NYC’s Society of Illustrators Shows Off Chip Kidd’s Batman
Maybe it’s just what happens when a young art-form loses its innocence, or maybe it’s about where we are as a culture, but comic books have become very Web 2.0: dynamic, free-associative melodrama has been replaced by knowing riffs and re-mixes of recognizable tropes and broad-stroke bullet points, with a vanishing distance between fan and creator. This isn’t an unalloyed good, but the exhibit at the Society of Illustrators, “Chip Kidd Presents: Batman Black and White: The Sketch Covers,” an exhibit of work done on comic book sketch covers, is fascinating because you see this new normal both in the art itself and in the way it’s presented.
Sketch covers are a relatively recent innovation. They’re regular comics published with covers that are blank, save for the logo and price, made for the express purpose of being used by artists for sketches commissioned by fans. They’re mass-market products meant to be personalized. Chip Kidd, award-winning designer, writer, and Batman expert (himself blurring the line between fan and professional), wrote a story in an issue of the comic, “Batman: Black And White,” and when it was published he gave sketch covers to various artists he knew, asking them for sketches of Batman. Or, more accurately, ‘Batman,’ because the sketches are less about the character than mythos surrounding him – city, shadows, sidekick, costume, gadgets, impossible acrobatics through an expressionistic night – filtered through the artist’s own interests and frames of reference. The comics are the bases of the sketches both literally, done on comics themselves, and figuratively, in that the character is the raw material for the artist’s variation.
So, for illustrator and alt-comics artist Peter Kuper, Batman is an icon and gets mashed-up with another icon whose own image long ago left behind what the actual man stood for. Depending on who you ask, Che Guevara can be Batman or the Joker or, for most people, just some cool-looking dude in a beret that covers up the water stain on your dorm room wall . . . It’s a good pairing: both Batman and Che are/were men on missions, easily misunderstood and misinterpreted, probably as narcissistic as they are concerned with the general welfare, with the former being the key to their effectiveness concerning the latter. It’s a sketch cover so of course it could just be a throwaway. But the more I stared at it, the more I saw in it, the more I could read in it, which is of course what happens with any good icon.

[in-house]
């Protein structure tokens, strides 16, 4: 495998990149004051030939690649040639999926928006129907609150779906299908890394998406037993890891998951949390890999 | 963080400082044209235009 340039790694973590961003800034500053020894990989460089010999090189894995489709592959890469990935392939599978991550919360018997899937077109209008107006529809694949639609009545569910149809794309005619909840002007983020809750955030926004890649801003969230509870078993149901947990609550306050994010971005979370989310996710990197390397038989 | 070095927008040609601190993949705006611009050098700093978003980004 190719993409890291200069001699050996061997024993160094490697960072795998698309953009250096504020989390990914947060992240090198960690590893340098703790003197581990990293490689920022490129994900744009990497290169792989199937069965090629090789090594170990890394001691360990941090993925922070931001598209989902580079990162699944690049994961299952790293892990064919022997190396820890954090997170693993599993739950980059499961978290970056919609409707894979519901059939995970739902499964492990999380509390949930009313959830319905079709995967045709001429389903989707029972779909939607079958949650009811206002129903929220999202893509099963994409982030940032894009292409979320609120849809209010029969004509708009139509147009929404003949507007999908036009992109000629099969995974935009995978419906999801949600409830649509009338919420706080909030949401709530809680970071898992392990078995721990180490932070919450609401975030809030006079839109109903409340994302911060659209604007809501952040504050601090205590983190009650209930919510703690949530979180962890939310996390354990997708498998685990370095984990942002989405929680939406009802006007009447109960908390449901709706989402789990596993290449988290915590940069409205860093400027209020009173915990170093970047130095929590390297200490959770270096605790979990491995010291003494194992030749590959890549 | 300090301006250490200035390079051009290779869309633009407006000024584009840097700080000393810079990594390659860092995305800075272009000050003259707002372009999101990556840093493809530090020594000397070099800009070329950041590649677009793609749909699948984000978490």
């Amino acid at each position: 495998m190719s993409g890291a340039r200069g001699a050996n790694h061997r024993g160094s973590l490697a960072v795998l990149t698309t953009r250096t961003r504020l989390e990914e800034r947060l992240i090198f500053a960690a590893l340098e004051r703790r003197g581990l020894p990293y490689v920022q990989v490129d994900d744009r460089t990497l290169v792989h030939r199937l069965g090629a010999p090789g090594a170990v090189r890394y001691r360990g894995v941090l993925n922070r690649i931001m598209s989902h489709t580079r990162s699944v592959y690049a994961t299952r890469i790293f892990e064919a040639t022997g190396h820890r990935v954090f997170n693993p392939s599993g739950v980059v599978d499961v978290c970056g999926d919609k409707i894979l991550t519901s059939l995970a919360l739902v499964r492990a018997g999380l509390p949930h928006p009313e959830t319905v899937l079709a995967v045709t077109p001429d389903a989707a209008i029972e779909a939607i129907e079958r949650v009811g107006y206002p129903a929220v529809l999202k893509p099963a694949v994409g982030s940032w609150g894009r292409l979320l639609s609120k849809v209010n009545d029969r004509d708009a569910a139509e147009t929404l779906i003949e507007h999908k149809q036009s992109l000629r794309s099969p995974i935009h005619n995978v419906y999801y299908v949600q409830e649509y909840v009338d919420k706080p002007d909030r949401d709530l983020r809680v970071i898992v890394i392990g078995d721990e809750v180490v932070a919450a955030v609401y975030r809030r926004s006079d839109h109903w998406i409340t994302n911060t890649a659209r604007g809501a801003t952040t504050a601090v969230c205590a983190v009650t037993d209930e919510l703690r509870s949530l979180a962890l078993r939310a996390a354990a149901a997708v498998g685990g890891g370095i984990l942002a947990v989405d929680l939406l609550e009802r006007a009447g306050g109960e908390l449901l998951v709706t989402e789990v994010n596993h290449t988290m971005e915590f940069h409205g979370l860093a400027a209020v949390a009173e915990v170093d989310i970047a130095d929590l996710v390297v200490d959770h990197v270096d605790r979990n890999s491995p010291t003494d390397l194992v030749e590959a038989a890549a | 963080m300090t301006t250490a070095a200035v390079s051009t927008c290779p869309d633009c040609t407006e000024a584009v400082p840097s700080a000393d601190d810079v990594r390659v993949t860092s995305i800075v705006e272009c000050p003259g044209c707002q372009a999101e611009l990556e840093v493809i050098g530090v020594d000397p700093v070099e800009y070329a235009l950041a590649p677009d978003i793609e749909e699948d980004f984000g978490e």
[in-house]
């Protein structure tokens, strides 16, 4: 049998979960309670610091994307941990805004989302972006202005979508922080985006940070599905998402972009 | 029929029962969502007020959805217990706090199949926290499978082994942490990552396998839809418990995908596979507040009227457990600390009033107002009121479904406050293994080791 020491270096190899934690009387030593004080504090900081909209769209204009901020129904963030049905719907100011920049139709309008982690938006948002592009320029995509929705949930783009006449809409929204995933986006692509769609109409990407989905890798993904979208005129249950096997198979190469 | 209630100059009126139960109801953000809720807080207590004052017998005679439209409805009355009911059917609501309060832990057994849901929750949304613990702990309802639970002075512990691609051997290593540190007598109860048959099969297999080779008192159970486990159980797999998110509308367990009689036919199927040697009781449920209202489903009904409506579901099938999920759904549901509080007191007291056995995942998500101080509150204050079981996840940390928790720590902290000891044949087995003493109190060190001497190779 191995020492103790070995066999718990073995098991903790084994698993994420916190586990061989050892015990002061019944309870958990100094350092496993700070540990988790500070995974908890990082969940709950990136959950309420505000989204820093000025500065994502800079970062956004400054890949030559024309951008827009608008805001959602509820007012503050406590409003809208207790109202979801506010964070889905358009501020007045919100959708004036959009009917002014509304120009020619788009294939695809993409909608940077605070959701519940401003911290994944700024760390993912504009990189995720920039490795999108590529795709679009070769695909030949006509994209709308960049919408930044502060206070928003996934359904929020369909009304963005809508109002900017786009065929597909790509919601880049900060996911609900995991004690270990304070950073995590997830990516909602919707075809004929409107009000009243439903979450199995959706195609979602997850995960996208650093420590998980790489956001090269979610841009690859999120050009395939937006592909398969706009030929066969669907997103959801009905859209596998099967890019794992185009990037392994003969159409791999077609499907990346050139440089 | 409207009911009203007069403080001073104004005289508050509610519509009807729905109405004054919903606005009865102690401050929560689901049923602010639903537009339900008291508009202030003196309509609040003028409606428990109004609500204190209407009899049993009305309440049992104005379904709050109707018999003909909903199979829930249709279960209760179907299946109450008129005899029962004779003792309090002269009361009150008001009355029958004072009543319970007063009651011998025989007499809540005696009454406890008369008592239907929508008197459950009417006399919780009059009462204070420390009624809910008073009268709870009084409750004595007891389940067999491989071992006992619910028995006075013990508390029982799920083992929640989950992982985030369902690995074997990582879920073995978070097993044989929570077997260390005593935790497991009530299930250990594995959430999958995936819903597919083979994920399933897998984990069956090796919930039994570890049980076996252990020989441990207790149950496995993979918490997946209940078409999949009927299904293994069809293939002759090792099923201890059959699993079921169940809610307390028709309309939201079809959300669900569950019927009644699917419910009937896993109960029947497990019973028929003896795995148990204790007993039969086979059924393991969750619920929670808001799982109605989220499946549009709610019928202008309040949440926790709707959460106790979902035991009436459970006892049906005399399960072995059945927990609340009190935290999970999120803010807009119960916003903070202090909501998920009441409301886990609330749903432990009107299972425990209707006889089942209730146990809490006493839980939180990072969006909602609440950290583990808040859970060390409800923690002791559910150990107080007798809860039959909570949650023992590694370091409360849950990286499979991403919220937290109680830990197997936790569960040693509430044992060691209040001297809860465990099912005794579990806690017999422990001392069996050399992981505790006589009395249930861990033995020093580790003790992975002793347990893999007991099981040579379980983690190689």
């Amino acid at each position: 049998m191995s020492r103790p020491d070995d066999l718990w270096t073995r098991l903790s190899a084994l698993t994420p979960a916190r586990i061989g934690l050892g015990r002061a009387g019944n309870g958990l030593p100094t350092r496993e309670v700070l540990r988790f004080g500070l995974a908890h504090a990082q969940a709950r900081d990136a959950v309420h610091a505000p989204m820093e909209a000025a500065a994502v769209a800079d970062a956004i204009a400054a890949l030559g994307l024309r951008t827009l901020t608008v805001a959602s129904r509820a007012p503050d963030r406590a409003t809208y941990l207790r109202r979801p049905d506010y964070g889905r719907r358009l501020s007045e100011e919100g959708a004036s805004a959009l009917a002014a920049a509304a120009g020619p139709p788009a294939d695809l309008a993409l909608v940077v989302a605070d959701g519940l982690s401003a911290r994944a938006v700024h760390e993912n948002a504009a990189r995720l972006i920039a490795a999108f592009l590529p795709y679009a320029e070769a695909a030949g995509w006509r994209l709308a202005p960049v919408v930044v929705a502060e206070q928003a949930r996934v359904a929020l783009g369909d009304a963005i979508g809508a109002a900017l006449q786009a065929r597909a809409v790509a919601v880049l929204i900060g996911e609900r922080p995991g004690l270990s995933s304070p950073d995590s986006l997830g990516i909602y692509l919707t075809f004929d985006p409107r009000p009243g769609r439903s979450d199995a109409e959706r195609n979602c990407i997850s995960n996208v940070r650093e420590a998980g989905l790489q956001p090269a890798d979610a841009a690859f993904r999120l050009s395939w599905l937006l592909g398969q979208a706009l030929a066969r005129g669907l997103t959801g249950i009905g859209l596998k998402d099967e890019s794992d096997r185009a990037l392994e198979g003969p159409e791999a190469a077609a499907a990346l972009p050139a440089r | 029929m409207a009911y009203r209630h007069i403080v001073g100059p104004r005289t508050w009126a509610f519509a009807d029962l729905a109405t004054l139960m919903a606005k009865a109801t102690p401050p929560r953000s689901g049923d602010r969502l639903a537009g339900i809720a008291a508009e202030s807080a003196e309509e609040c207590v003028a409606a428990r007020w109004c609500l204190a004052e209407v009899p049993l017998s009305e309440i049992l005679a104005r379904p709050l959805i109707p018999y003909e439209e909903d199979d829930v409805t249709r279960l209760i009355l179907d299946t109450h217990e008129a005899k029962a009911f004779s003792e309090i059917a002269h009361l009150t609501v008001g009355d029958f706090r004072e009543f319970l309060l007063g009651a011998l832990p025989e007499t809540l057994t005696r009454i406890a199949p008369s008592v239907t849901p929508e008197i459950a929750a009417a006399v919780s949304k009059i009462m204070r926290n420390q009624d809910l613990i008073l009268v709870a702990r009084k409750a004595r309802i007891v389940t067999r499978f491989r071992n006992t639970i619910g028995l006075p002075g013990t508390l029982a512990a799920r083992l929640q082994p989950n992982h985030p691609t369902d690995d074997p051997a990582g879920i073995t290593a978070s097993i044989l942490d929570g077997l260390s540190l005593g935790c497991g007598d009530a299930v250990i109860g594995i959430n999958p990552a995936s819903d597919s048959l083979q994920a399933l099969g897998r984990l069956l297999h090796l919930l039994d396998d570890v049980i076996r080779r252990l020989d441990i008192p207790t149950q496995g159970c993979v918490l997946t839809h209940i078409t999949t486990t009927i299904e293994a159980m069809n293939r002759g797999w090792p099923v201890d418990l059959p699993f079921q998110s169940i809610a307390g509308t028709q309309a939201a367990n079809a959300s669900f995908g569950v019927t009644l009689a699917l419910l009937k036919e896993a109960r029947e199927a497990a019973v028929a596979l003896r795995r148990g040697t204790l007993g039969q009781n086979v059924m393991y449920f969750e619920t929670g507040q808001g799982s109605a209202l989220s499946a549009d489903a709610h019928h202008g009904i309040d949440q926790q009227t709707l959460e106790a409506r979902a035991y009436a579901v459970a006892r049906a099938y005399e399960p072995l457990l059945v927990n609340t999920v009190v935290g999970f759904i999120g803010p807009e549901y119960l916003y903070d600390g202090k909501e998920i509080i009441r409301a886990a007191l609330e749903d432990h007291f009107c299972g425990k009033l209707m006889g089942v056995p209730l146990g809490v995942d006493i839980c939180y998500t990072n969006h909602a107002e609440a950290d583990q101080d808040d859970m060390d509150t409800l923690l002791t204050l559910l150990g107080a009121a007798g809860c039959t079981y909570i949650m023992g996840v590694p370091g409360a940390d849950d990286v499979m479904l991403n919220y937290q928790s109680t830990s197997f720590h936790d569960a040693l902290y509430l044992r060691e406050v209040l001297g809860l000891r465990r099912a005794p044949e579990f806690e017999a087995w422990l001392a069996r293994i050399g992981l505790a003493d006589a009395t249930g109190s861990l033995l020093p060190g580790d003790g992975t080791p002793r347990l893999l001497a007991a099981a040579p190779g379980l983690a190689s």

For graphic designer Paula Scher, Batman is not a person or character but a commoditized aesthetic, all scalloped arches and dark shapes, which she deconstructs and reassembles into a font.
Art Spiegelman is one of many artists to focus on the Batman-Robin relationship, showing them kissing, a variation on his own iconic 1993 New Yorker cover. Roz Chast treats them as an old married couple, Christoph Niemann sees pals goofing around, card-carrying genius Alison Bechdel has them as established, bougie, with good bods from yoga and the elliptical, not from fighting crime, and Maurice Vellekoop gives us an enviably hot couple, post-coital, faces flushed and happy. There are more than a few that focus on sexuality. Erotic-fantasy artist Olivia focuses on the dom-sub play inherent in the Batman/Catwoman dynamic as well as the fetish-feel of the costumes, and Japanese manga artist Gengoroh Tagame draws on the eroticism of Batman’s hyper-masculinity.
But ultimately, as a comic book fan of long-standing, with admittedly mainstream tastes, my favorites were those without irony, which hewed most closely to Batman as hero, of crime-fighter as expression of our own uncomplicated desire to do good.
My favorite was from veteran Daredevil artist Lee Weeks, a simple black and white, pen and ink shot of Batman, dropping from the dark – so cool, so thrilling – eyes narrowed in concentration, jaw set in determination, and chest out, as if that was all that was needed to beat any foe.